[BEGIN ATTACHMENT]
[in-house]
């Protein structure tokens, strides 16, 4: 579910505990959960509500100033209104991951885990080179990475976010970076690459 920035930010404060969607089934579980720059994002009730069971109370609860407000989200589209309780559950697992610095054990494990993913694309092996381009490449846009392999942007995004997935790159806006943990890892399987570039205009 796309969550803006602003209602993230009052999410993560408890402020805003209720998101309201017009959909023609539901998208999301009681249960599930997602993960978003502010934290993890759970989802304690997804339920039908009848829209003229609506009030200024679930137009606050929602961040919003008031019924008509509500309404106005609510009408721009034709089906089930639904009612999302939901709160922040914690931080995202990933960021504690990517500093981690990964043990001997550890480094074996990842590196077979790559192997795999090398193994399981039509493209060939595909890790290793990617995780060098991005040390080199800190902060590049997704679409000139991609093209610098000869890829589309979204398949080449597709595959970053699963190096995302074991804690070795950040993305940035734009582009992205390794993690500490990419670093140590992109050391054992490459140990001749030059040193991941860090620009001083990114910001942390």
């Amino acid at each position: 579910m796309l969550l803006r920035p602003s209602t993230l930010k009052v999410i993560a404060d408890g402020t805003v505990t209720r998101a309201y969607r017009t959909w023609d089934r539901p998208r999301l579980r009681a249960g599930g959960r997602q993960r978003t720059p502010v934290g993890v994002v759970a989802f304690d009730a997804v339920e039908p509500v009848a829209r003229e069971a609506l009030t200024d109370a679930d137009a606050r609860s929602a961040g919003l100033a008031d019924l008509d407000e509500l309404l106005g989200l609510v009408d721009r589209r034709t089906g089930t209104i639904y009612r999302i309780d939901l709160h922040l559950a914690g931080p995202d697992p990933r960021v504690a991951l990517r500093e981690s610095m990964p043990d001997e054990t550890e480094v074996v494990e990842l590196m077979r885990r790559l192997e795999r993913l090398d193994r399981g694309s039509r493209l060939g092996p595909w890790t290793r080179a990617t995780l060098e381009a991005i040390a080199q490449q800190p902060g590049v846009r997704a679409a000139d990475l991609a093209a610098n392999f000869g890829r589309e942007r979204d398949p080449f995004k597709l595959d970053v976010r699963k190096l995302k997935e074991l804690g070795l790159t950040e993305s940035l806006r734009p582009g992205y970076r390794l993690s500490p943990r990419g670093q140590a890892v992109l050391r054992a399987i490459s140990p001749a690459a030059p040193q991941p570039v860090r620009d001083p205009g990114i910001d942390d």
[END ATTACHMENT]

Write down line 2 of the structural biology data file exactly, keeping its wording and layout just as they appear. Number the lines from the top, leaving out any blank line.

């Protein structure tokens, strides 16, 4: 579910505990959960509500100033209104991951885990080179990475976010970076690459 920035930010404060969607089934579980720059994002009730069971109370609860407000989200589209309780559950697992610095054990494990993913694309092996381009490449846009392999942007995004997935790159806006943990890892399987570039205009 796309969550803006602003209602993230009052999410993560408890402020805003209720998101309201017009959909023609539901998208999301009681249960599930997602993960978003502010934290993890759970989802304690997804339920039908009848829209003229609506009030200024679930137009606050929602961040919003008031019924008509509500309404106005609510009408721009034709089906089930639904009612999302939901709160922040914690931080995202990933960021504690990517500093981690990964043990001997550890480094074996990842590196077979790559192997795999090398193994399981039509493209060939595909890790290793990617995780060098991005040390080199800190902060590049997704679409000139991609093209610098000869890829589309979204398949080449597709595959970053699963190096995302074991804690070795950040993305940035734009582009992205390794993690500490990419670093140590992109050391054992490459140990001749030059040193991941860090620009001083990114910001942390």